Drug-resistant flu rising, says WHO

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Sunday, February 3, 2008

Tamiflu-brand tablets of oseltamivir.

Some flu viruses in the United States and Canada have shown increased levels of resistance to the antiviral drug Tamiflu (oseltamivir), the World Health Organization (WHO) said on Friday. Similar trends have been reported earlier in Europe.

Tamiflu is currently the recommended treatment for humans infected with bird flu, and governments worldwide have been stockpiling the drug in case of a flu pandemic.

The drug resistance appears to be limited to the H1N1 variant which causes seasonal flu, while H3N2 or influenza B strains and the H5N1 strain that causes bird flu did not show increased resistance.

The frequency of oseltamivir resistance in H1N1 viruses in the current influenza season is unexpected and the reason why a higher percentage of these viruses are resistant is currently unknown.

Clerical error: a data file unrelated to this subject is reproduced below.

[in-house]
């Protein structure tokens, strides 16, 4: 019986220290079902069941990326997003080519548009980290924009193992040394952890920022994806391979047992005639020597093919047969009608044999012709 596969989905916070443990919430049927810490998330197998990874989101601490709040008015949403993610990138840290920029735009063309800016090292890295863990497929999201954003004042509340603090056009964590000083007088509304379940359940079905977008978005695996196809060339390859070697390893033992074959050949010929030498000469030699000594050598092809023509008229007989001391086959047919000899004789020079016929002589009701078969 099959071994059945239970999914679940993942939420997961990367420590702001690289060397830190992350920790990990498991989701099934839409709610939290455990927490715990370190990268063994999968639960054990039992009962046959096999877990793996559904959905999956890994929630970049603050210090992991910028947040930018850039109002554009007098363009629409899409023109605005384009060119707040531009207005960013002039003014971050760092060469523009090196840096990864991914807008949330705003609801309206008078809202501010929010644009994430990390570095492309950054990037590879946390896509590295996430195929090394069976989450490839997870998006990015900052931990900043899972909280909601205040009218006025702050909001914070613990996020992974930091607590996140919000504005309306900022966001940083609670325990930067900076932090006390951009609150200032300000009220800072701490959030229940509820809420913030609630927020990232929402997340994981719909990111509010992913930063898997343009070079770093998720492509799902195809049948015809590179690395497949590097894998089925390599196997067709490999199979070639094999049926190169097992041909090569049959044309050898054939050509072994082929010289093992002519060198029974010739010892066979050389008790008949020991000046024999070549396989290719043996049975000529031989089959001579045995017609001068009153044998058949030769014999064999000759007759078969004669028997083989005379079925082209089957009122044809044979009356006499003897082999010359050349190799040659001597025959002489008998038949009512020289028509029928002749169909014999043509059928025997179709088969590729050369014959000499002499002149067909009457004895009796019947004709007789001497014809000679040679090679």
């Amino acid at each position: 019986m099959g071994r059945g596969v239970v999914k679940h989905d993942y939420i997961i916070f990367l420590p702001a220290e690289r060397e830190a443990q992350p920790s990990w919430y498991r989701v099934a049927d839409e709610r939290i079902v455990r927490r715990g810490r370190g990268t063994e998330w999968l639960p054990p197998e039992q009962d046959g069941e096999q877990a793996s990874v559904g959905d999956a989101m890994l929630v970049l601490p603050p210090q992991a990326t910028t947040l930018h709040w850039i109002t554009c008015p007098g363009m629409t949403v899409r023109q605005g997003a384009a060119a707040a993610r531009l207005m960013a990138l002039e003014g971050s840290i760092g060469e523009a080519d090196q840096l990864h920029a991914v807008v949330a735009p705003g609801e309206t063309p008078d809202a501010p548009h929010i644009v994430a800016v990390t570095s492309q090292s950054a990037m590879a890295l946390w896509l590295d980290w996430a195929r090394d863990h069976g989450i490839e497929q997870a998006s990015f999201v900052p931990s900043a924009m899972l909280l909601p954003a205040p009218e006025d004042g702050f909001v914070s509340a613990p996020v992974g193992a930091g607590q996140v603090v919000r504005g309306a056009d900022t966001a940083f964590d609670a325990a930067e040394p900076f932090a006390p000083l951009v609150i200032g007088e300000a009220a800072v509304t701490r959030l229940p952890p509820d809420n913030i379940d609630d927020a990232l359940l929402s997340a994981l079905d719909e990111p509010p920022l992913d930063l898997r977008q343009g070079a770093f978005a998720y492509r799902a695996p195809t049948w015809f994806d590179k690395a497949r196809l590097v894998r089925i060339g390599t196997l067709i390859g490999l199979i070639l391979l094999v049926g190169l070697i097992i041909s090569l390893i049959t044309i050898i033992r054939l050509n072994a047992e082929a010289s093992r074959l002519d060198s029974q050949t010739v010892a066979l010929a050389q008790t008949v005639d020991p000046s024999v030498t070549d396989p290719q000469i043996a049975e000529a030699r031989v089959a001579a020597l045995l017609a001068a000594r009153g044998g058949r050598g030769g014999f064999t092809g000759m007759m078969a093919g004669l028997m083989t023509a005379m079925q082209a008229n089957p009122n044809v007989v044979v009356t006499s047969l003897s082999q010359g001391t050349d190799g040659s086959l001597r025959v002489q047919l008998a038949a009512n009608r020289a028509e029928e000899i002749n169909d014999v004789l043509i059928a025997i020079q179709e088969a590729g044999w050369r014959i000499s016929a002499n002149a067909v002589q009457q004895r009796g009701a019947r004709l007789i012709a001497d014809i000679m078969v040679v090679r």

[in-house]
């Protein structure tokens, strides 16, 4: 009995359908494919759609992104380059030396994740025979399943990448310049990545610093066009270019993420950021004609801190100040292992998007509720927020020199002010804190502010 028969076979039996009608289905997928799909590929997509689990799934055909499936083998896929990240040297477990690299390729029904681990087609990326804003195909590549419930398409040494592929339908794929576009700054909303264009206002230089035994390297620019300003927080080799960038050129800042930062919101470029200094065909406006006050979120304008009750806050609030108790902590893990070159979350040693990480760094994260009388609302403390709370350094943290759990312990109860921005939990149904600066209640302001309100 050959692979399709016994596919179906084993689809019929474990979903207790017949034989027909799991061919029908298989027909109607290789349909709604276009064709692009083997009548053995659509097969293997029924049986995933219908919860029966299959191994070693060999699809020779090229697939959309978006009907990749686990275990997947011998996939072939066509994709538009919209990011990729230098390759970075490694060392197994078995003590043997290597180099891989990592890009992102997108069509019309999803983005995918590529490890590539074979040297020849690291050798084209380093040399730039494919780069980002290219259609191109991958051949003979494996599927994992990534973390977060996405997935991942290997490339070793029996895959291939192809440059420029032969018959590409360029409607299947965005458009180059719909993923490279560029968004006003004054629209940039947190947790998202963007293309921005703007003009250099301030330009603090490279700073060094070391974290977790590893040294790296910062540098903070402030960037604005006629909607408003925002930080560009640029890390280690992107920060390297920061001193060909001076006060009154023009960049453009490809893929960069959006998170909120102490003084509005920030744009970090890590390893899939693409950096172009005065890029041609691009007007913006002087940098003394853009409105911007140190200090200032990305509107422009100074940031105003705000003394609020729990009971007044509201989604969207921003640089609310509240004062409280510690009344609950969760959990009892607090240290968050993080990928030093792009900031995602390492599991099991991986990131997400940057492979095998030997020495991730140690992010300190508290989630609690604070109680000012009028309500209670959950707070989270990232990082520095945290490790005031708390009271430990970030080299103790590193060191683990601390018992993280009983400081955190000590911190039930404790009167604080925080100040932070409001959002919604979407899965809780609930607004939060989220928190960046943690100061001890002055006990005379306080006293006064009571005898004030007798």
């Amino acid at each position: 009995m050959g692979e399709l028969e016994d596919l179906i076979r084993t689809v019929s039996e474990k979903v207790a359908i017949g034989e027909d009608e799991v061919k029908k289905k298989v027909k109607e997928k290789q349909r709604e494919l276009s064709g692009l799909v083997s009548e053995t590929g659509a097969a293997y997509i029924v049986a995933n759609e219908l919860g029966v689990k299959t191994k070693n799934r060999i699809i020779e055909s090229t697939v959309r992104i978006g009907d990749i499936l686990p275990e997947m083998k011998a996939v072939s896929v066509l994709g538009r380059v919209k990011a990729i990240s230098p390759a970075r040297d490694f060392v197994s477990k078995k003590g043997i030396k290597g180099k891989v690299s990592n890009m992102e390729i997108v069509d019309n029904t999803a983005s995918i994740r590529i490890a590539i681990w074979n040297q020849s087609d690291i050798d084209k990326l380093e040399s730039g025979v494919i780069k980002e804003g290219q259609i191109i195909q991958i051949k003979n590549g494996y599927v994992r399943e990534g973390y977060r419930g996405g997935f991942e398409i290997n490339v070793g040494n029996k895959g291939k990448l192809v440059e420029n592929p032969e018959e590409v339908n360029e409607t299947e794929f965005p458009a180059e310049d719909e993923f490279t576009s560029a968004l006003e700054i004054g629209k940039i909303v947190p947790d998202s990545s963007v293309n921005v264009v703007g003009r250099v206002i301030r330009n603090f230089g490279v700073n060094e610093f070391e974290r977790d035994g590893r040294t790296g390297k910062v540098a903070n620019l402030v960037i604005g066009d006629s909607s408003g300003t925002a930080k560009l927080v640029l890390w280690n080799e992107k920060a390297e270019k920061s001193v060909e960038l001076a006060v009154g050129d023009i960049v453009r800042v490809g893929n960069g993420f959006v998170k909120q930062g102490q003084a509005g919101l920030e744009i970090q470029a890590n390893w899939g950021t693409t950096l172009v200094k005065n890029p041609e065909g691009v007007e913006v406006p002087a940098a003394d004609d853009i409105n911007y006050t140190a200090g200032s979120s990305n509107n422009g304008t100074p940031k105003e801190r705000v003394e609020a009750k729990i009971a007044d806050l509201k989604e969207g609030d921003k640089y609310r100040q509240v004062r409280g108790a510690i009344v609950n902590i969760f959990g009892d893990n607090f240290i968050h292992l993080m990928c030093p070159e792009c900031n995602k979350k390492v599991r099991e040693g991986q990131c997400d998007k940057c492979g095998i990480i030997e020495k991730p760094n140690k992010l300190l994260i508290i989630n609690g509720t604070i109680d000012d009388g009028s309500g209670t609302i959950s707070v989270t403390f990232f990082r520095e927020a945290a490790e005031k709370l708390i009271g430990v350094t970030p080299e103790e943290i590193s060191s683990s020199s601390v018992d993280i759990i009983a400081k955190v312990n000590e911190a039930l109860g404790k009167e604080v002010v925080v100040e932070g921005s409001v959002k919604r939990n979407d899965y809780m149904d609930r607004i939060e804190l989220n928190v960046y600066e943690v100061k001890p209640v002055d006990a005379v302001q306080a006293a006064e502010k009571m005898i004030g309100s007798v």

—World Health Organization

While previous studies showed resistance levels below 1%, samples tested by the U.S. Centers for Disease Control and Prevention now showed around 5% resistance, and in a Canadian survey of 81 samples, 8 showed resistance. The European Centre for Disease Prevention and Control found 19 cases of resistance among 148 samples from last November. Among 16 samples from Norway, 12 showed resistance. In a wider study of 437 H1N1 isolates from 19 countries, the European agency found 59 resistant samples from 9 countries.

Resistance has not been shown to increase in Japan or Hong Kong. In Japan, Tamiflu is widely prescribed for seasonal flu. The WHO is now contacting national authorities to get more data on flu resistance.

These viruses have acquired a mutation that makes them resistant, and the WHO statement said that a resistant strain has probably emerged spontaneously. The statement added that these mutations would most likely render Tamiflu ineffective for the prevention or treatment of flu caused by resistant H1N1 viruses.

The WHO also stated that this phenomenon does not influence the effectiveness of flu immunizations. Resistant strains have shown no evidence of causing more severe disease or being more easily transmissible.